The Irish grain harvest in now well underway. Annually over 280,000 hectares of land in Ireland is dedicated to cereal crop production. The main growing regions are located along the eastern coast, the midlands and the north Munster region. However cereals can be grown throughout the island where soil types allow.
Of the total hectares grown, spring sown barley covers 150,000 hectares. This crop is sown between February and April and harvested in August and early September. It will generally yield up to 7 tons/ hectare. It is predominately grown to supply the livestock feeding sector while also grown for the malting industry (brewing the world famous Guinness!). 50,000 hectares of winter barley is grown annually. This practice is carries a higher cost but produces higher yields (9 tons/ hectare).
Nearly all wheat sown in Ireland is also used by the livestock sector. 55,000 hectares of winter wheat is sown, with a usual growing period of October to August. Spring wheat is sown in February/ March and harvested in September. Again winter crops out yield spring crops by up to 3 tons/ hectare.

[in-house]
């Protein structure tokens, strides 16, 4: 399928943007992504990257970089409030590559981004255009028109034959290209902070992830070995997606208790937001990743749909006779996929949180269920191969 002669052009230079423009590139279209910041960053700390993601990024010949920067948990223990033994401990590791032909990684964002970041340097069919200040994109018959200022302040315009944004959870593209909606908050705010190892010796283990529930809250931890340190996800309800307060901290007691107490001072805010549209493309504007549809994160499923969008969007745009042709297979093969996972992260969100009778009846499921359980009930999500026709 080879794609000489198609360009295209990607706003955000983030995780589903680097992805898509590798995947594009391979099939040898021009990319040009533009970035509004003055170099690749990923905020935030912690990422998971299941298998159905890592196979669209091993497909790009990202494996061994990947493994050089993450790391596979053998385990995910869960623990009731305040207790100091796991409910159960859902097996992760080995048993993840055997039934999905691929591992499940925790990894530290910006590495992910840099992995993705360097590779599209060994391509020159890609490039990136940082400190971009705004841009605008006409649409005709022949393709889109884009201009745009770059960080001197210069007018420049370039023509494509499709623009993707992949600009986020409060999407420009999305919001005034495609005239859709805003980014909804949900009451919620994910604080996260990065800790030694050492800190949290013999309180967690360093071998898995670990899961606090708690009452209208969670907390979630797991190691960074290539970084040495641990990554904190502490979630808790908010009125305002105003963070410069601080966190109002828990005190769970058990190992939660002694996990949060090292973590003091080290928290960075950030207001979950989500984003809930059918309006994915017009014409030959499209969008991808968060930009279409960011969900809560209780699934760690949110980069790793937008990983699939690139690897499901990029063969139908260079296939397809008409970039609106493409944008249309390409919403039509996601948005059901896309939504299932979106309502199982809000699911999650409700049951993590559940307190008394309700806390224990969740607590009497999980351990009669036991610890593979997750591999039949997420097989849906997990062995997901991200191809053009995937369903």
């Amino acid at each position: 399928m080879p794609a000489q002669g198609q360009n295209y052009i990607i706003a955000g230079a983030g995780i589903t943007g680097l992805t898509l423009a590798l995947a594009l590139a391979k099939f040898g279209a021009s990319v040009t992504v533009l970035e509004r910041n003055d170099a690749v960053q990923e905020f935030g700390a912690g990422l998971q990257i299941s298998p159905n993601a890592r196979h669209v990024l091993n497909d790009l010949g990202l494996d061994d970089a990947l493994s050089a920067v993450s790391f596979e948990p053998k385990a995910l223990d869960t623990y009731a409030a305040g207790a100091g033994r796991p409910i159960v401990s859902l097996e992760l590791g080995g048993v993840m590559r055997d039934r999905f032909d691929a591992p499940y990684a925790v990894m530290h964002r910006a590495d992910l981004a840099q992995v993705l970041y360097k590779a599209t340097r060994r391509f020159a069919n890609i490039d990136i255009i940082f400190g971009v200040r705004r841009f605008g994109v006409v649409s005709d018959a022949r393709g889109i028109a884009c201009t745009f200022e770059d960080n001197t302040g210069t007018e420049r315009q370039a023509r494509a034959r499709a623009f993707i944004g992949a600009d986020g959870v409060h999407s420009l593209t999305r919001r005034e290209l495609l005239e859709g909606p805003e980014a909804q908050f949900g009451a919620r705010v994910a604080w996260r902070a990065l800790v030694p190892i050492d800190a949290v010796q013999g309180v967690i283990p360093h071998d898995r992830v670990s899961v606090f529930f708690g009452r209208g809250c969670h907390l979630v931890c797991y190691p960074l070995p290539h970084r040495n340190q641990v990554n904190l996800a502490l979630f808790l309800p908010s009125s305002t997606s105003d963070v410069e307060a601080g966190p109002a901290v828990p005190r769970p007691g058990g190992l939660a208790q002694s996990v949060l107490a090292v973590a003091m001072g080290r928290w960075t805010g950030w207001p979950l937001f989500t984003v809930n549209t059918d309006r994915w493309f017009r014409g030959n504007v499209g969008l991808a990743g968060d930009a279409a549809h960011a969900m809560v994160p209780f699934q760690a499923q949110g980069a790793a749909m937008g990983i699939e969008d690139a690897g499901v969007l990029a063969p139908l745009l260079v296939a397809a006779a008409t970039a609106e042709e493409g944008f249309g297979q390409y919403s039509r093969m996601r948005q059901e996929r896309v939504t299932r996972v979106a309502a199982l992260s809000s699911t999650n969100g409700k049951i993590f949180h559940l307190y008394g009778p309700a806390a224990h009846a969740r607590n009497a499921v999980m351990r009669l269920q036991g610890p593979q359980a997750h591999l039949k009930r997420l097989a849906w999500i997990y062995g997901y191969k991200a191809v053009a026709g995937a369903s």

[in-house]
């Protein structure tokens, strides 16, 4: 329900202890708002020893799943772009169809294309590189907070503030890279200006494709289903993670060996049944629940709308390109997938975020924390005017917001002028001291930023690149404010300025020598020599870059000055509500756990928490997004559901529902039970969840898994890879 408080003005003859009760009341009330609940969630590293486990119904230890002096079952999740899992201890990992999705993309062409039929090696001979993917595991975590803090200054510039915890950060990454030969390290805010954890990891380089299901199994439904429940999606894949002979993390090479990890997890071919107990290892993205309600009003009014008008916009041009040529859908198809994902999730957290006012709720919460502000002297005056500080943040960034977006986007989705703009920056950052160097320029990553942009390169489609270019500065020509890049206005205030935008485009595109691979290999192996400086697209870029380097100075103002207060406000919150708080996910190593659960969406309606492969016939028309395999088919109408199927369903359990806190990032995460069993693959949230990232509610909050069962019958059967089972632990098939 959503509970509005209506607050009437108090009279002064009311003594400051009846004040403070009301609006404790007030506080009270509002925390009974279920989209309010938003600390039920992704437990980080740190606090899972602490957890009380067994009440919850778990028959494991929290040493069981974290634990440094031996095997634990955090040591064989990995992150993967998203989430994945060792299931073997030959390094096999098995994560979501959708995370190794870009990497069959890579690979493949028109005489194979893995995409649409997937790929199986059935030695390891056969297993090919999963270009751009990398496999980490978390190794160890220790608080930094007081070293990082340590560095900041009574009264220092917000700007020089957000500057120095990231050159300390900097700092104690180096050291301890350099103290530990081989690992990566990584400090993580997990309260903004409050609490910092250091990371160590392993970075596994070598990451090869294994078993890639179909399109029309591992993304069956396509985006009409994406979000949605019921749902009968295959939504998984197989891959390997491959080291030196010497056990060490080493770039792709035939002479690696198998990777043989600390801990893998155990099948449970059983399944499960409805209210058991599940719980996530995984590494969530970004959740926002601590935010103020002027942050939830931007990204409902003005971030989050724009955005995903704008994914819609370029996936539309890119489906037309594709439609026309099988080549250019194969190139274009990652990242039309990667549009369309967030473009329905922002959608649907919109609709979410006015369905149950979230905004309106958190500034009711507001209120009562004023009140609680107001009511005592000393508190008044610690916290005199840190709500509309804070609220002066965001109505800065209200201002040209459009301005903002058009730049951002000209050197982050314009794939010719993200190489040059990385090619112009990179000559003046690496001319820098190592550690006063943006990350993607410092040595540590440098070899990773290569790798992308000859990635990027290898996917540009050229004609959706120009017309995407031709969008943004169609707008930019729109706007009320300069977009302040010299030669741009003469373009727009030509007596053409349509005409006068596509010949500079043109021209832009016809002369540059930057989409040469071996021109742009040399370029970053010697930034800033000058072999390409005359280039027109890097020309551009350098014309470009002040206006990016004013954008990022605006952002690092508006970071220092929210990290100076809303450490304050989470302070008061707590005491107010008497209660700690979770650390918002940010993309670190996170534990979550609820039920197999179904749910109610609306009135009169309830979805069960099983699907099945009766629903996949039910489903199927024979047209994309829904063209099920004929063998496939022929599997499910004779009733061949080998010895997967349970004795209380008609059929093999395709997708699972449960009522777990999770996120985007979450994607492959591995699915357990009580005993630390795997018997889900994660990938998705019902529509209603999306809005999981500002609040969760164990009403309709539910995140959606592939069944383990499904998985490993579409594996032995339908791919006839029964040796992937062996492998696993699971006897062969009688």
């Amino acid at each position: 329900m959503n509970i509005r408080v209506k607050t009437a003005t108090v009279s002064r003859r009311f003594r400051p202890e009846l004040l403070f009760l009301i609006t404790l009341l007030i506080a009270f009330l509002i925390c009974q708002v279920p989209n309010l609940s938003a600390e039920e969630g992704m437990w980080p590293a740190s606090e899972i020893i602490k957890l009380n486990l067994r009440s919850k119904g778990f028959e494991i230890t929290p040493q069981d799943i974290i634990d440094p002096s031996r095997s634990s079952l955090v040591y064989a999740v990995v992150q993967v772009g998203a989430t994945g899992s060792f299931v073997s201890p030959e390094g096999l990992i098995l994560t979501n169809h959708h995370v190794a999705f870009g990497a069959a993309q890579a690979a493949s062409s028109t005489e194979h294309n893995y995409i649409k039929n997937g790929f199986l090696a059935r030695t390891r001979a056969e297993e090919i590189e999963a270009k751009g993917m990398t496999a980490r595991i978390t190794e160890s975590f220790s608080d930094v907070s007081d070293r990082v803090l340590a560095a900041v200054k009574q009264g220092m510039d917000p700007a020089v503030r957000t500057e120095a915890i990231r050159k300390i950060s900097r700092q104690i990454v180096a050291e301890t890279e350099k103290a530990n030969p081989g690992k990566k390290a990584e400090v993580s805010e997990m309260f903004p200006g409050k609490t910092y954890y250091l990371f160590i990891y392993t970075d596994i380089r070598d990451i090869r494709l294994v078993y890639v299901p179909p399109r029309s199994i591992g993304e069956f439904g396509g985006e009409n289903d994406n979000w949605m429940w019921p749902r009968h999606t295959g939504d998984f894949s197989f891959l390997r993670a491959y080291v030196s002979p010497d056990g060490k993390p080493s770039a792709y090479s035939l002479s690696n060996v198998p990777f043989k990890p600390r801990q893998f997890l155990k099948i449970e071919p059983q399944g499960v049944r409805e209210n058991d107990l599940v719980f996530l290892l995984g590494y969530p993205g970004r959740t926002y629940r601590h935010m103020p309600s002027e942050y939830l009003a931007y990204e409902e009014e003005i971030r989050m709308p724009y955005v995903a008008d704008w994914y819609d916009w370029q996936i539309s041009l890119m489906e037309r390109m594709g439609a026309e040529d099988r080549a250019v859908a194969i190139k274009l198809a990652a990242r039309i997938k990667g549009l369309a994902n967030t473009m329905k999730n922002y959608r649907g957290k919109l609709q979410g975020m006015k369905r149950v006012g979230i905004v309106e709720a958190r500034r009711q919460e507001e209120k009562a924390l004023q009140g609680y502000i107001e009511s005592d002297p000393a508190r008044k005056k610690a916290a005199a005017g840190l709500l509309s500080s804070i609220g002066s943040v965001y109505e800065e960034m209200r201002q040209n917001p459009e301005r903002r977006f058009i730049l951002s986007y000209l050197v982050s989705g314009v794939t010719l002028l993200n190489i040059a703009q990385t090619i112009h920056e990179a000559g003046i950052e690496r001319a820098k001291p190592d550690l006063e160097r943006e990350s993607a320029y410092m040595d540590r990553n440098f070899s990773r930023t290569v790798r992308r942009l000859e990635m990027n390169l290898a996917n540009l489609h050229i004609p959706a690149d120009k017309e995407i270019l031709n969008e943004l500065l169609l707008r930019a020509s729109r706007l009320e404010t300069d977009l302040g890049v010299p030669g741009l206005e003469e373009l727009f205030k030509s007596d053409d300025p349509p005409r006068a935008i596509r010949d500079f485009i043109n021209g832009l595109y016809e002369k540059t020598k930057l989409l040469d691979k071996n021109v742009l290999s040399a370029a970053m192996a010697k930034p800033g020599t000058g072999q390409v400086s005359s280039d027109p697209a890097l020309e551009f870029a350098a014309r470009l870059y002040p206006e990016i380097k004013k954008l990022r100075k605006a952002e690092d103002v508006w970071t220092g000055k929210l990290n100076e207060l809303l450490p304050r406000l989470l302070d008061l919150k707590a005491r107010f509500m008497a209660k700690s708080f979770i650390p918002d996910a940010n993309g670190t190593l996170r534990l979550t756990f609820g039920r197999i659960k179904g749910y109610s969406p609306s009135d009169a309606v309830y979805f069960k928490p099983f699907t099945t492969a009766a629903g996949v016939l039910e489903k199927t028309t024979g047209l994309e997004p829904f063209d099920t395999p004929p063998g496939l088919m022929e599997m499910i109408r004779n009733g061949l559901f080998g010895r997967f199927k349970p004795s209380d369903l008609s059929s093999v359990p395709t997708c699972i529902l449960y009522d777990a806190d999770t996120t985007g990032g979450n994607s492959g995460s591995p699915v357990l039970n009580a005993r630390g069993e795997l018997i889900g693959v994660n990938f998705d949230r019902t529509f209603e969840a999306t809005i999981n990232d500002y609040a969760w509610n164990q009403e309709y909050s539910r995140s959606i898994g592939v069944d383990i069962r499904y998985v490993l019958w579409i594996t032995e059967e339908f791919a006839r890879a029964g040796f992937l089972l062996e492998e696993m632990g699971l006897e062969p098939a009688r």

The remaining cereal area of 14,000 hectares is dedicated to oat production. Oats are grown for both the equine industry and human consumption.
Huge amounts of Irish grown grain is traded between farmers, stored on farms and fed to livestock. As grain is generally harvested at moisture's of 16-20% storage can pose problems. Traditionally grain was dried or aerated in storage to ensure no spoilage. Preservation methods such as acid treatment or fermenting were developed to eliminate the need for drying and costs associated with this practice.
New innovative preservation methods, such as the alkaline treatment process, have become very popular in recent years. While preserving the grain for storage the feeding value of the grain is enhanced through increased protein and pH.
The vast majority of straw produced is also used in the livestock industry, for both feeding and bedding. Some straw is utilised by mushroom growers.This straw is organically composted used to produce a growing medium for mushrooms.
This sector is of vital importance within Irish agriculture. It reduces our dependance on imported livestock feed energy sources and plays an important part in the country's rural economy.
Contact me today if you would like to take a more detailed look at the Irish grain and related agricultural industries
Phone: 00 353 87 222 78 69